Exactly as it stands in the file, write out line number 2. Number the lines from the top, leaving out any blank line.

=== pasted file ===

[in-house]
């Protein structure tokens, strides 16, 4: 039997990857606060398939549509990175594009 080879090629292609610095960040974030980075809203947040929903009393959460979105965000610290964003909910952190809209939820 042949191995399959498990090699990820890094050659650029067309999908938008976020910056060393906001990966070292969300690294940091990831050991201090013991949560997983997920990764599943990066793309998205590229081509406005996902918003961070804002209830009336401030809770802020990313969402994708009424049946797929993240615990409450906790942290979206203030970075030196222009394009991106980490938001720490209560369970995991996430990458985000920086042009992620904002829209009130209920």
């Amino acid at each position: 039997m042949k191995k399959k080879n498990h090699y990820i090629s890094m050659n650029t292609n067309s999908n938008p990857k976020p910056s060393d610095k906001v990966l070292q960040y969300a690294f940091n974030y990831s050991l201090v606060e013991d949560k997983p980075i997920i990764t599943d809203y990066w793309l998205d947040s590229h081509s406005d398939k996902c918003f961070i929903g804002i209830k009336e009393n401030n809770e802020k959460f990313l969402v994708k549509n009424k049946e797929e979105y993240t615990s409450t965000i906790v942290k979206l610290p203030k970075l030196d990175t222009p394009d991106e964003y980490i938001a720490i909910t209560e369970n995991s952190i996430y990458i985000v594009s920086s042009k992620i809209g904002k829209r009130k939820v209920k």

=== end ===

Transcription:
């Protein structure tokens, strides 16, 4: 039997990857606060398939549509990175594009 080879090629292609610095960040974030980075809203947040929903009393959460979105965000610290964003909910952190809209939820 042949191995399959498990090699990820890094050659650029067309999908938008976020910056060393906001990966070292969300690294940091990831050991201090013991949560997983997920990764599943990066793309998205590229081509406005996902918003961070804002209830009336401030809770802020990313969402994708009424049946797929993240615990409450906790942290979206203030970075030196222009394009991106980490938001720490209560369970995991996430990458985000920086042009992620904002829209009130209920």